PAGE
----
New Drug-Resistant Malaria Strains Are Spreading in Southeast Asia

These stronger strains are slowly becoming the dominant malaria-causing parasites in the Greater Mekong Subregion.
Photo via Pixabay

New drug-resistant strains of malaria parasites are spreading in Southeast Asia, according to twin studies published in The Lancet earlier this week. These new strains are prevalent particularly in Cambodia, Laos, Vietnam, and Northern Thailand.

After analyzing blood samples of malaria patients across Southeast Asia, the studies reveal that up to 80 percent of malaria parasites are now resistant to the two most common antimalarial drugs, artemisinin and piperaquine.


Before this, the most recent strain of drug-resistant malaria parasites spread in Western Cambodia around 2008.

From that original strain, a new subgroup mutated to form a stronger resistance and is fast overtaking the original’s numbers particularly in Cambodia, Laos, and Vietnam.

A drug combination named DHA-PPQ (dihydroartemisinin-piperaquine) was initially effective against the parasite before doctors noticed signs of resistance in 2013. In a recent study of the drug, DHA-PPQ reached a 62 percent failure rate in western Cambodia, 53 percent in southwestern Vietnam, and 87 percent in northeastern Thailand.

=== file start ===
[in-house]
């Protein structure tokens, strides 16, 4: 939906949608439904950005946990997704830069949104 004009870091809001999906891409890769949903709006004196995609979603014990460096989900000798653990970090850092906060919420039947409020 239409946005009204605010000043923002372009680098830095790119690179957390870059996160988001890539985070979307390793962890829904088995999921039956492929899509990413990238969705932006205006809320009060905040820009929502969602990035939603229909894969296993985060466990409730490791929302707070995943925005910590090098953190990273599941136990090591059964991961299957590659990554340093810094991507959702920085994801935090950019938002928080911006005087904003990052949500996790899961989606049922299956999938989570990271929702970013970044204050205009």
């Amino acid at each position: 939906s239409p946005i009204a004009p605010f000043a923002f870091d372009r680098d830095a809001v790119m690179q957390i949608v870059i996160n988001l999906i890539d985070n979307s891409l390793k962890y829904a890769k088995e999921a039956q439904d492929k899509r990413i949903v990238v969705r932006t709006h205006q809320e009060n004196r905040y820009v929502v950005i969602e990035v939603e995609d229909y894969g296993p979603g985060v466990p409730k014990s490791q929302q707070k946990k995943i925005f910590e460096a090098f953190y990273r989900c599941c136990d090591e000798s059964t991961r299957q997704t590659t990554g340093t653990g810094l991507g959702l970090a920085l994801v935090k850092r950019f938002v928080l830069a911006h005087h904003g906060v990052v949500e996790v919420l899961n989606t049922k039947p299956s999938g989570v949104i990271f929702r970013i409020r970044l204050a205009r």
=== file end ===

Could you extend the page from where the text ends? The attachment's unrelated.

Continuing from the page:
“Strains resistant to artemisinin and piperaquine are becoming more widespread,” Rob W. van der Pluijm MD, of the Mahidol-Oxford Tropical Medicine Research Unit, and one of the studies’ authors, told The Lancet in a podcast interview. “It also clearly shows that these strains are not just spreading but are also becoming the predominant strain in the region.”

Although the studies’ findings raise alarm, this doesn’t mean the disease is untreatable. According to van der Pluijm, a combination of the drugs used for treatment could overcome the parasites’ resistance. But a pressing concern is whether these strains will spread to areas where the malaria burden is heavier, such as Africa and India.

“This highly successful resistant parasite strain is capable of invading new territories and acquiring new genetic properties, raising the terrifying prospect that it could spread to Africa, where most malaria cases occur, as resistance to chloroquine did in the 1980s, contributing to millions of deaths," Prof Olivo Miotto, one of the papers’ authors, told BBC.

An estimated 219 million people were infected with malaria in 2017, an two million increase from 2016, according to the World Health Organization's World Malaria Report. 435,000 people have died from the disease that year.